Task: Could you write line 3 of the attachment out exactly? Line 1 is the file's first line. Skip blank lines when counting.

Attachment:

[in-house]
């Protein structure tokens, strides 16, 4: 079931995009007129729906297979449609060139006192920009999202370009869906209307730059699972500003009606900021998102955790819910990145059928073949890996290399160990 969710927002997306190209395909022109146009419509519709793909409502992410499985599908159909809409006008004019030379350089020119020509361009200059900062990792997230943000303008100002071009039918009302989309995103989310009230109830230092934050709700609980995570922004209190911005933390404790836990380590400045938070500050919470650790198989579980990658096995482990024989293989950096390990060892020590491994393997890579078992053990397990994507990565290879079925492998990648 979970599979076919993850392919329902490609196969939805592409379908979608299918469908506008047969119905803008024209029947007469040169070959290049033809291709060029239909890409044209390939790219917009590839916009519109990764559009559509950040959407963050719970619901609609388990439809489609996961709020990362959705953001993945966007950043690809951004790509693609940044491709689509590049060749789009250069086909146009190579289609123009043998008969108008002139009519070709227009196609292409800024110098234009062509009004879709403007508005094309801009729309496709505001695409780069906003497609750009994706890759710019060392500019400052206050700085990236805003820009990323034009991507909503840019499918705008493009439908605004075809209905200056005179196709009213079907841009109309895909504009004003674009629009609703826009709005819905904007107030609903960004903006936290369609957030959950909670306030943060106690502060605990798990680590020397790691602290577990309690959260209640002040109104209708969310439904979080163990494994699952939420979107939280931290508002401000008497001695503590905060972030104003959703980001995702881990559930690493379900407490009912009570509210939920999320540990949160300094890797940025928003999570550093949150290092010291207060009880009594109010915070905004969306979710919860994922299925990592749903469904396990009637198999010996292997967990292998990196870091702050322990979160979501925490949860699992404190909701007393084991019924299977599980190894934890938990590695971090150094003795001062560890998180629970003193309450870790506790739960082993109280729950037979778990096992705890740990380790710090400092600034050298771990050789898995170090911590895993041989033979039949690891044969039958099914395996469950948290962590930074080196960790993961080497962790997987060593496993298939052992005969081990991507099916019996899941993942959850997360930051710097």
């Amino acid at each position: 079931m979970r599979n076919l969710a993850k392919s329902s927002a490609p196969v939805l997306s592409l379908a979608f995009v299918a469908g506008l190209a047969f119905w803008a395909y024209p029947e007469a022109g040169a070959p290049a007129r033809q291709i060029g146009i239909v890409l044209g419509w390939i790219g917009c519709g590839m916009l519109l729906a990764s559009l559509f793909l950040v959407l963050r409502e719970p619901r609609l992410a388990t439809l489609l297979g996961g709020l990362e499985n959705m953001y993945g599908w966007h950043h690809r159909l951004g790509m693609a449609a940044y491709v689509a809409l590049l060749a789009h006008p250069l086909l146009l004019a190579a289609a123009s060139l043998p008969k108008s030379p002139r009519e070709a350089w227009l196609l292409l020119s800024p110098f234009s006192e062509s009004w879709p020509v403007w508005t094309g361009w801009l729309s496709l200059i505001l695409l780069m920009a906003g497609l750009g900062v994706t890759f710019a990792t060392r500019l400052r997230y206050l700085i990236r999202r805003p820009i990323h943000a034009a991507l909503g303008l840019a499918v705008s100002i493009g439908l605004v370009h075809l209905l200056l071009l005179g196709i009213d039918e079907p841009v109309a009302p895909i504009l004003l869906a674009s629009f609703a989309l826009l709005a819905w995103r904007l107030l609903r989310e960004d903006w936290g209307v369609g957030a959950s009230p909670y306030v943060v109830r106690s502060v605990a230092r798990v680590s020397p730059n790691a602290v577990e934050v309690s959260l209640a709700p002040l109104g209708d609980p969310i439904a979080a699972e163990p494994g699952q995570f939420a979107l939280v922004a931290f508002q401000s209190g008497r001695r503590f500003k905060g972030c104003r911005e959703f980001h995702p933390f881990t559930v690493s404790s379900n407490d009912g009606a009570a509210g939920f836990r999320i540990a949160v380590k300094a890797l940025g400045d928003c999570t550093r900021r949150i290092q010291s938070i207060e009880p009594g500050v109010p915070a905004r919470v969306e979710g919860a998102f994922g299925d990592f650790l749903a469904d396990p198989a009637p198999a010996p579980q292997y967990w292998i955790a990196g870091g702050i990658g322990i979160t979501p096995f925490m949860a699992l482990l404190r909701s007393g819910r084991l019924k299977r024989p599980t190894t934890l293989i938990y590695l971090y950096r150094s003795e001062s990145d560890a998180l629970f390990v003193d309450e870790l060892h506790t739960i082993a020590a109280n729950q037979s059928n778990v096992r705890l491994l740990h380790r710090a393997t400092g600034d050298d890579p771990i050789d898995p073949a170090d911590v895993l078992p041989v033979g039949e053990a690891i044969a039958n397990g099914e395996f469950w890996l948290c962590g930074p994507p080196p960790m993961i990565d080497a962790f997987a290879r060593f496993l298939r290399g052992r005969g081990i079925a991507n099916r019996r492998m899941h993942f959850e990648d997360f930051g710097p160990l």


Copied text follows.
């Amino acid at each position: 079931m979970r599979n076919l969710a993850k392919s329902s927002a490609p196969v939805l997306s592409l379908a979608f995009v299918a469908g506008l190209a047969f119905w803008a395909y024209p029947e007469a022109g040169a070959p290049a007129r033809q291709i060029g146009i239909v890409l044209g419509w390939i790219g917009c519709g590839m916009l519109l729906a990764s559009l559509f793909l950040v959407l963050r409502e719970p619901r609609l992410a388990t439809l489609l297979g996961g709020l990362e499985n959705m953001y993945g599908w966007h950043h690809r159909l951004g790509m693609a449609a940044y491709v689509a809409l590049l060749a789009h006008p250069l086909l146009l004019a190579a289609a123009s060139l043998p008969k108008s030379p002139r009519e070709a350089w227009l196609l292409l020119s800024p110098f234009s006192e062509s009004w879709p020509v403007w508005t094309g361009w801009l729309s496709l200059i505001l695409l780069m920009a906003g497609l750009g900062v994706t890759f710019a990792t060392r500019l400052r997230y206050l700085i990236r999202r805003p820009i990323h943000a034009a991507l909503g303008l840019a499918v705008s100002i493009g439908l605004v370009h075809l209905l200056l071009l005179g196709i009213d039918e079907p841009v109309a009302p895909i504009l004003l869906a674009s629009f609703a989309l826009l709005a819905w995103r904007l107030l609903r989310e960004d903006w936290g209307v369609g957030a959950s009230p909670y306030v943060v109830r106690s502060v605990a230092r798990v680590s020397p730059n790691a602290v577990e934050v309690s959260l209640a709700p002040l109104g209708d609980p969310i439904a979080a699972e163990p494994g699952q995570f939420a979107l939280v922004a931290f508002q401000s209190g008497r001695r503590f500003k905060g972030c104003r911005e959703f980001h995702p933390f881990t559930v690493s404790s379900n407490d009912g009606a009570a509210g939920f836990r999320i540990a949160v380590k300094a890797l940025g400045d928003c999570t550093r900021r949150i290092q010291s938070i207060e009880p009594g500050v109010p915070a905004r919470v969306e979710g919860a998102f994922g299925d990592f650790l749903a469904d396990p198989a009637p198999a010996p579980q292997y967990w292998i955790a990196g870091g702050i990658g322990i979160t979501p096995f925490m949860a699992l482990l404190r909701s007393g819910r084991l019924k299977r024989p599980t190894t934890l293989i938990y590695l971090y950096r150094s003795e001062s990145d560890a998180l629970f390990v003193d309450e870790l060892h506790t739960i082993a020590a109280n729950q037979s059928n778990v096992r705890l491994l740990h380790r710090a393997t400092g600034d050298d890579p771990i050789d898995p073949a170090d911590v895993l078992p041989v033979g039949e053990a690891i044969a039958n397990g099914e395996f469950w890996l948290c962590g930074p994507p080196p960790m993961i990565d080497a962790f997987a290879r060593f496993l298939r290399g052992r005969g081990i079925a991507n099916r019996r492998m899941h993942f959850e990648d997360f930051g710097p160990l």